Think “ski areas” and you think winter, snow, lifts, and après, right?
Not so fast.
In the past decade, ski areas have emerged as notable players in the destination travel summer market, and in every month outside of the winter season, too. In this renaissance, of sorts, for the mountain destination travel industry, resorts are evolving from snowsport-centric winter playgrounds to sophisticated, year-round destinations in a way that’s broadening their guest demographics, changing how their committed winter visitors view their product, and turning three or four months of conditional revenue into filling the till almost year round.
To most of you, this isn’t news. In all but the most established mountain destinations, the growth of the summer and shoulder seasons has been meteoric since 2009.
But the forces involved are not so clear-cut as revenue growth, and as the proverb tells us, not all that glitters is gold.
In this three-part series, I’m going to look at some of the benefits and challenges presented by the growth of the non-winter season in traditional ski destination communities, hopefully seeding a few other discussions in the industry.
But first, some background.
Back in 2008, as the Great Recession was gearing up, the summer season was an also-ran in many, but not all, ski destination communities. With some notable exceptions near mountain lakes and National Parks, ski destinations seemed, for the most part, content with the high revenue generated over the ski season—around mid-December to mid-April, depending on conditions. It was defined by very high demand holidays and a steady pattern of weekend/weekday visitation that made life relatively predictable, though beholden to snow.
With the collapse of Bear Stearns in September 2008, the bottom began to fall out of the consumer market, and all segments of the ski industry cut rates dramatically in an ultimately fruitless effort to retain revenue gains. In the end, the greatest legacy of the 2008-09 rate cuts was the inability of the industry to recover quickly, with rate parity to pre-recession levels not being achieved until 2014. The resulting long-term revenue declines put some resorts on the defensive, as others moved to offense.
While the recession was picking up pace, operators were becoming increasingly aware of another existential threat to the future of the industry: climate change. They started thinking about how to apply Darwinism to their business case: evolution or extinction.
So, under negative threat from the wild cards of economy and climate, attention was turned to the eight months of the year that aren’t focused on lift operations, the short-story result of which is an ongoing successful evolution of many resorts from “ski town” to “year-round mountain destination.”
Easy, right? Well, not quite.
Not Apples to Apples
Not all ski resorts are equally adaptable. There are fundamentally two types of ski areas: those that are purpose-built for ski, typically made up of a mountain, lifts, lodging, and a base area; and those that are built around a mountain town, with all of the above, but the added benefit of a local workforce, consumer base and services, local government, and local taxes.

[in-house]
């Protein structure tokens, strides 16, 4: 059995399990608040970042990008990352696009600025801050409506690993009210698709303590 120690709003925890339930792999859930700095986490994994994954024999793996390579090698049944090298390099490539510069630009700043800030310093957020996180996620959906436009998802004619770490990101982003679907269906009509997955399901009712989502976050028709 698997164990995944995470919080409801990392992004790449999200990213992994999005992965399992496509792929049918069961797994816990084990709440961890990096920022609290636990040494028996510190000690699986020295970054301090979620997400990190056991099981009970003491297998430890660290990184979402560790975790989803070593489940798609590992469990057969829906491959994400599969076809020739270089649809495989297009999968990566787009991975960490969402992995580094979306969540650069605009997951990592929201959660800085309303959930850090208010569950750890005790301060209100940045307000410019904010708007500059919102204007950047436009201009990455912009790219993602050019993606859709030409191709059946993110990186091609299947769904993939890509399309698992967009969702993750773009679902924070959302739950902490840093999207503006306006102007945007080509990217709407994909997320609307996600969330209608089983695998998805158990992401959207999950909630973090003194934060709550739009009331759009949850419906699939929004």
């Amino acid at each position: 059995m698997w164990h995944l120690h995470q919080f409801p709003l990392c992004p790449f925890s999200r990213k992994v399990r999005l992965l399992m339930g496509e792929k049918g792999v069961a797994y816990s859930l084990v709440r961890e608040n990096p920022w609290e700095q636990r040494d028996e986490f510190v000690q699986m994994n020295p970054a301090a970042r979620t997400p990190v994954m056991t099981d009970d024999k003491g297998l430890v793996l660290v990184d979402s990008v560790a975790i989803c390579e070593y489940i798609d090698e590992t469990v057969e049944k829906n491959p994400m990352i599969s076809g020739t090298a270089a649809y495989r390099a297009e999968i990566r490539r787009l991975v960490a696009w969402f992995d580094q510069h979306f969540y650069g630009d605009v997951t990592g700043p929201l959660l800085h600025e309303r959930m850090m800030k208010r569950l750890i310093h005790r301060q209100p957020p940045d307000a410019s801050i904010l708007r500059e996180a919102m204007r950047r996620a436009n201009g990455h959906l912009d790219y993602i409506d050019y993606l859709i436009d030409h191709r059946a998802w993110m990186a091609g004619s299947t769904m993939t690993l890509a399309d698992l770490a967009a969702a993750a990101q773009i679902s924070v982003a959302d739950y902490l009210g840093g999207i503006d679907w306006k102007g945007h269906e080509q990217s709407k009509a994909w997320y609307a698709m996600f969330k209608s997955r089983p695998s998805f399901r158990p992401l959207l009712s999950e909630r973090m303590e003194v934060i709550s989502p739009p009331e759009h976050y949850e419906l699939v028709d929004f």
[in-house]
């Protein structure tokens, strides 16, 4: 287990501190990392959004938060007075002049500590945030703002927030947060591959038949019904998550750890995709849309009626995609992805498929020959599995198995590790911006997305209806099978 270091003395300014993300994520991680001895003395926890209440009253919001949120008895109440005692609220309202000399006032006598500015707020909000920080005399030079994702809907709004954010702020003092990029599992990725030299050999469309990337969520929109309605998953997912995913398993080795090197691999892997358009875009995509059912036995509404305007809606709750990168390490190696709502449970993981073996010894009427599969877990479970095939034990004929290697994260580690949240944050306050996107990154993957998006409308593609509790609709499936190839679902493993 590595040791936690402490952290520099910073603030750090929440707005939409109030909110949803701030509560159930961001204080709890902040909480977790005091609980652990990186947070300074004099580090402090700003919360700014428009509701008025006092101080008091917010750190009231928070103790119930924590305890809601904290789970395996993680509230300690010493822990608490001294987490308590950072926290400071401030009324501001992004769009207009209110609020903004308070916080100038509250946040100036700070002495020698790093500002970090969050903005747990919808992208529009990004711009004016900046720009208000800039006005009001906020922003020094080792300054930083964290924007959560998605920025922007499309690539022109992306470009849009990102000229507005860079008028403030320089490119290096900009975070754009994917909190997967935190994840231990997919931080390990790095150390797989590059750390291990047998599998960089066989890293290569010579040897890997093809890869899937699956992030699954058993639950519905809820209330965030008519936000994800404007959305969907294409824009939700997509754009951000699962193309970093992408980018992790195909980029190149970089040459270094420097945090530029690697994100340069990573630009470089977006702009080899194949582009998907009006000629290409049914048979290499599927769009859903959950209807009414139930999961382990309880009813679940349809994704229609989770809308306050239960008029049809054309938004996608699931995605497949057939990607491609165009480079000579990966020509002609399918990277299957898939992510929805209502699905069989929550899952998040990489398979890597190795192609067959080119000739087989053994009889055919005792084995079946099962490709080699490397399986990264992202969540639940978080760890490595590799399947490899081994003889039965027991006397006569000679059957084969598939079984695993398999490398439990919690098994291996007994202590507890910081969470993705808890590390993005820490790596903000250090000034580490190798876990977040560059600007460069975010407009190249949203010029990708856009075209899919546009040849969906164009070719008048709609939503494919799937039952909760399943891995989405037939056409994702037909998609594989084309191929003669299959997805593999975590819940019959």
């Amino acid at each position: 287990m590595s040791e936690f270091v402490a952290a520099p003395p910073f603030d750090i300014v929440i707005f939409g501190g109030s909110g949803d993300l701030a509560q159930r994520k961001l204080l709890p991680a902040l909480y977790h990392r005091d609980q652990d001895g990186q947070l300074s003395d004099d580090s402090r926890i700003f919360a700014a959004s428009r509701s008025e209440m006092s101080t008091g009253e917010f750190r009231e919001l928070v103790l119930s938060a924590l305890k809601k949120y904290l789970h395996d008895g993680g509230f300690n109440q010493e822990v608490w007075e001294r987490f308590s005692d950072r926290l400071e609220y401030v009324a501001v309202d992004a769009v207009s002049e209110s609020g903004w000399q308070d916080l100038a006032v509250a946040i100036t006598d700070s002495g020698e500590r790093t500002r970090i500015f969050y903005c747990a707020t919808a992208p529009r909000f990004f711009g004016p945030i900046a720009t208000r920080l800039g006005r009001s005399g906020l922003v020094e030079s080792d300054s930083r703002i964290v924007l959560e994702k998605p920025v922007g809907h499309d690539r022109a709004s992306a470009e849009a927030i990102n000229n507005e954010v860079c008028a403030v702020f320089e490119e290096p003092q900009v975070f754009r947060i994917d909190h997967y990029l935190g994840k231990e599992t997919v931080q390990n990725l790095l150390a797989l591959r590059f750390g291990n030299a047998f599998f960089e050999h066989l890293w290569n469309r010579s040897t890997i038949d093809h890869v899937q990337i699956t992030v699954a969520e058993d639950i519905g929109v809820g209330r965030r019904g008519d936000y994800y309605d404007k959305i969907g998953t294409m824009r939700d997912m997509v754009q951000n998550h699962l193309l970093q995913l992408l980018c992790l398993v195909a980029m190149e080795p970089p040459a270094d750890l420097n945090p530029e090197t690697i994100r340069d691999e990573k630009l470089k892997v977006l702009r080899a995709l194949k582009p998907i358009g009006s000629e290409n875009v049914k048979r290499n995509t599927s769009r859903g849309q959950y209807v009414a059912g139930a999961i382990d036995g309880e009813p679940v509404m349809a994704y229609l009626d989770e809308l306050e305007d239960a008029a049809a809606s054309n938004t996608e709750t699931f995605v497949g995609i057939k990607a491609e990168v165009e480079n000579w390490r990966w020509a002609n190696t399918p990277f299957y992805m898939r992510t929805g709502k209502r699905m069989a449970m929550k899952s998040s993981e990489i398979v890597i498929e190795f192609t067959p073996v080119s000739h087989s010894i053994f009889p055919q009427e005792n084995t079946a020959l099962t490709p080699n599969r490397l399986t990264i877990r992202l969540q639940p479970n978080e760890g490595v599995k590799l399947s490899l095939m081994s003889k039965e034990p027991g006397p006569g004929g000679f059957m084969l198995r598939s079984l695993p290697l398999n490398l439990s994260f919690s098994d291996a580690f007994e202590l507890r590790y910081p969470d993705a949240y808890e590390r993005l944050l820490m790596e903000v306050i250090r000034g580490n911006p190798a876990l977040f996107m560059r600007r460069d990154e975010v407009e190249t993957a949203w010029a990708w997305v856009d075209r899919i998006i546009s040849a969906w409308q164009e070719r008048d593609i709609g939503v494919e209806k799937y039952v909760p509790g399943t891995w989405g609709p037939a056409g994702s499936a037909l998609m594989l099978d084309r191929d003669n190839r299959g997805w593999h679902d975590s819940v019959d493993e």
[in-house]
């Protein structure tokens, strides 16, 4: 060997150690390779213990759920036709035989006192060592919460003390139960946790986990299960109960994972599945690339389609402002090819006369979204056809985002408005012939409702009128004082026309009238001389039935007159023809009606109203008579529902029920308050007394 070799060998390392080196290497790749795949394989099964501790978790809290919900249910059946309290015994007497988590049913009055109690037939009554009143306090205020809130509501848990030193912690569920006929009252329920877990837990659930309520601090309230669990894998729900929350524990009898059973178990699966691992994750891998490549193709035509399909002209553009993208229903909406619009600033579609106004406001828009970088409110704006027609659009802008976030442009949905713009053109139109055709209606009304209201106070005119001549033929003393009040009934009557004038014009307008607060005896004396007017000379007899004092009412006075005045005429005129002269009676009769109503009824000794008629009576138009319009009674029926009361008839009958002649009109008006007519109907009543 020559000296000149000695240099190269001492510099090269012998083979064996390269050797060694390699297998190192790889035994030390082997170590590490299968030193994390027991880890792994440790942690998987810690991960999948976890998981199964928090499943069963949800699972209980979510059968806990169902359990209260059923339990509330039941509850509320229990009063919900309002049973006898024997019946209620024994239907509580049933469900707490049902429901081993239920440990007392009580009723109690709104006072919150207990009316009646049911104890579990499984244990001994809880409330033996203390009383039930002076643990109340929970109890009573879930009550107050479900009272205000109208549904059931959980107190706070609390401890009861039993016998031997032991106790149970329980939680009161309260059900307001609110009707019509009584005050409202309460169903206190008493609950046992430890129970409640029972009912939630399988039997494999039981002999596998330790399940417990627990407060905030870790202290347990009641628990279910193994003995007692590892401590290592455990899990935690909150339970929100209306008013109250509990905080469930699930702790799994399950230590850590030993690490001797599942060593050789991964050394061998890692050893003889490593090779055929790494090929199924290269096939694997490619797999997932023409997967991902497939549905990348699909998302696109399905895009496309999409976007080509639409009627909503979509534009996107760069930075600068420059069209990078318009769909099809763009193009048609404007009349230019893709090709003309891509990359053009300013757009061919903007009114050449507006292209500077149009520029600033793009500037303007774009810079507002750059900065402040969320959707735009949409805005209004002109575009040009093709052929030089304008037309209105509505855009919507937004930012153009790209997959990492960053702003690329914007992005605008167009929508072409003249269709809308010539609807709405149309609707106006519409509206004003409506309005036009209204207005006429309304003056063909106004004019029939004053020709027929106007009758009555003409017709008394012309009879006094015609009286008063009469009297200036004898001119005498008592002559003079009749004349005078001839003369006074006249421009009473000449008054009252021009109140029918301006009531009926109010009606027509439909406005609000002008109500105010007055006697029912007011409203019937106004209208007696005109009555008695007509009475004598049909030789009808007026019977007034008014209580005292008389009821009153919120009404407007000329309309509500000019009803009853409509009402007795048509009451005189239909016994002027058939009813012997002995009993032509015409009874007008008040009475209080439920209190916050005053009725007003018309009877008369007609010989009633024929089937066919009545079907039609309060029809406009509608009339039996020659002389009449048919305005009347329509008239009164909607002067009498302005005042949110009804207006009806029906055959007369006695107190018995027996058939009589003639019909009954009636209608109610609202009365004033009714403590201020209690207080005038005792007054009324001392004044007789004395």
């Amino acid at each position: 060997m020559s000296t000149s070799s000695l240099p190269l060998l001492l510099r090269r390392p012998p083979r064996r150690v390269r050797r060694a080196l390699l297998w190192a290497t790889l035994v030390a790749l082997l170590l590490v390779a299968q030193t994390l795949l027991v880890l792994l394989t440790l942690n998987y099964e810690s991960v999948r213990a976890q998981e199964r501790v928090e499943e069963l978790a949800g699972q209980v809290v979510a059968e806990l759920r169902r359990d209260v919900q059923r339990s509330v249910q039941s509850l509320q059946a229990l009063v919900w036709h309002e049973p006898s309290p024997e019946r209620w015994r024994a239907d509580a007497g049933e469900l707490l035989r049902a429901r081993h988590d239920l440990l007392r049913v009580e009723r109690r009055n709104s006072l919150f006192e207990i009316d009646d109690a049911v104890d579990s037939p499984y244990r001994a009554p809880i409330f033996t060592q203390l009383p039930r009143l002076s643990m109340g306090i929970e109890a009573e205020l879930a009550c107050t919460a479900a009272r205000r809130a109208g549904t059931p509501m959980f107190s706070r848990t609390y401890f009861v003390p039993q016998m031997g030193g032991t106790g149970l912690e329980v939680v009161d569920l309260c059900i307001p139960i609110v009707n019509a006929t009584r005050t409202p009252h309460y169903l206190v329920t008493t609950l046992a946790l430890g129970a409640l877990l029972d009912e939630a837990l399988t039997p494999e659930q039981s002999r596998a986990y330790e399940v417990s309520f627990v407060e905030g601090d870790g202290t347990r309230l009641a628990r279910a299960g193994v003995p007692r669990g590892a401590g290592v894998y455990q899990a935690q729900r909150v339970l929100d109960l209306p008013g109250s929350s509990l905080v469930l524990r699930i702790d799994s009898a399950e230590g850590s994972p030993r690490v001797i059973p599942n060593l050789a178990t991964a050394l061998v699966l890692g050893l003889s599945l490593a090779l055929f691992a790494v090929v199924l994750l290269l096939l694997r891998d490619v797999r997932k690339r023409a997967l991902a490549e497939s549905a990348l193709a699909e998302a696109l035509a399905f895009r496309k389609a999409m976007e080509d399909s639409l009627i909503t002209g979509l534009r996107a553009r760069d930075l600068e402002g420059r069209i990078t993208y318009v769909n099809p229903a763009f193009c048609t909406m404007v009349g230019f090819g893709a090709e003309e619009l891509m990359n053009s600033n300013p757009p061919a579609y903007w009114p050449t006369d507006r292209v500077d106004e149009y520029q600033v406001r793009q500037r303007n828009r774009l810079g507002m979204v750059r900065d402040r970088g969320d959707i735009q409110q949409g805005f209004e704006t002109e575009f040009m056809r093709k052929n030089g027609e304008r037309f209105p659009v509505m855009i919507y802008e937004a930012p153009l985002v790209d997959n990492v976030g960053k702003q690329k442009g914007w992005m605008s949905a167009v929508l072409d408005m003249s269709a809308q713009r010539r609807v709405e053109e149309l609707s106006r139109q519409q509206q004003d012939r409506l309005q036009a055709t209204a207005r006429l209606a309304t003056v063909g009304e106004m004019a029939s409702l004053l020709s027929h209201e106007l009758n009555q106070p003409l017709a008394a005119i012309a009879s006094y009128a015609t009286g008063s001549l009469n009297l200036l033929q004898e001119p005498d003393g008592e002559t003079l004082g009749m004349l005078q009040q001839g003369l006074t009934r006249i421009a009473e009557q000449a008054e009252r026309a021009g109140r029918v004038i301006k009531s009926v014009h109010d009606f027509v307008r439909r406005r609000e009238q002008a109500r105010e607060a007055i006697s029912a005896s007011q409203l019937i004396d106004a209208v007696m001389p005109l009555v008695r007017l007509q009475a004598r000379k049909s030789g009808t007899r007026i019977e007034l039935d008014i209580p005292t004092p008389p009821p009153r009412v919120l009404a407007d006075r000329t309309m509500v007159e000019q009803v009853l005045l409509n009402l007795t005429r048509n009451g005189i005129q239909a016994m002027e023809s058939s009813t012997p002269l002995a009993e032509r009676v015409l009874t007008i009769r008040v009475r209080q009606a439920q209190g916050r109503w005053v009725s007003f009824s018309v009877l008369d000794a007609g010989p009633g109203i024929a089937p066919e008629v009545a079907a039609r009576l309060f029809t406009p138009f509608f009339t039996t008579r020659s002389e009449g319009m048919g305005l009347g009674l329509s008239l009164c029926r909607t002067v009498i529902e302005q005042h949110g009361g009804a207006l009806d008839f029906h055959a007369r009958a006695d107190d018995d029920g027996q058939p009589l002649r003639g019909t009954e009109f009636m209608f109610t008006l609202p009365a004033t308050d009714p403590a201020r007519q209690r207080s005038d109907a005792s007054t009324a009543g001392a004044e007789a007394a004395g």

The data clearly show that ski areas built around a town with infrastructure are more successful (sometimes dramatically) at adapting for summer operations than those that are purpose-built. This differentiation is mainly attributable to the presence of the aforementioned benefits inherent to an established town. In short, the economy of the town is not entirely reliant on the mountain and infrastructure-specific operations, providing greater flexibility. This isn’t a fault of purpose-built resorts, just an operational reality.
Activities and Events
Among the first roadblocks to overcome for year-round business was land use. The many ski resorts operating on or adjacent to U.S. Forest Service land were limited by federal restrictions until use criteria were expanded as part of the Ski Area Recreational Opportunity Enhancement Act (SAROEA), enacted in April 2014. This made it easier for ski areas to add such destination magnets as zip lines, canopy tours, mountain coasters, and mountain biking. The result has been an added dimension to many ski towns, providing broader and more diverse revenue sources, but also creating the beginnings of summer backlash. We’ll revisit that a little later.
In addition to more activities, mountain towns are refining their events. Yes, prior to 2009, cultural events such as film festivals, food and drink events, and concert series drew steady crowds to mountain towns. The maturation of these events, and the addition of new ones, have contributed to growth and helped to fill in visitation gaps. Some towns now offer major events every weekend from early July through Labor Day.
So, what’s the impact of these events and recreational activities? That depends on how you want to define “impact.” In this first article we’re going to touch on the impact on the traditional—or professionally managed—lodging industry in western mountain towns. We’ll be visiting other “impact” definitions—such as the impact on housing base, backlash from local communities, infrastructure, and price tolerance—in future issues.
Lodging and Head Counts
Let’s start with the most obvious: town visitation. While visitation itself is an absolute number, measured in heads, that number is very difficult to quantify, so we’ll turn instead to lodging occupancy rates. Occupancy rates are a good indicator of visitation based on known qualities of a lodging stay, such as the average number of persons on a summer guest folio (2.5 across the western mountain industry), knowing the total number of room nights available across a given DestiMetrics sample and timeframe (3.92 million, from May 1 to Oct. 31, 2018, at western resorts), and doing some math.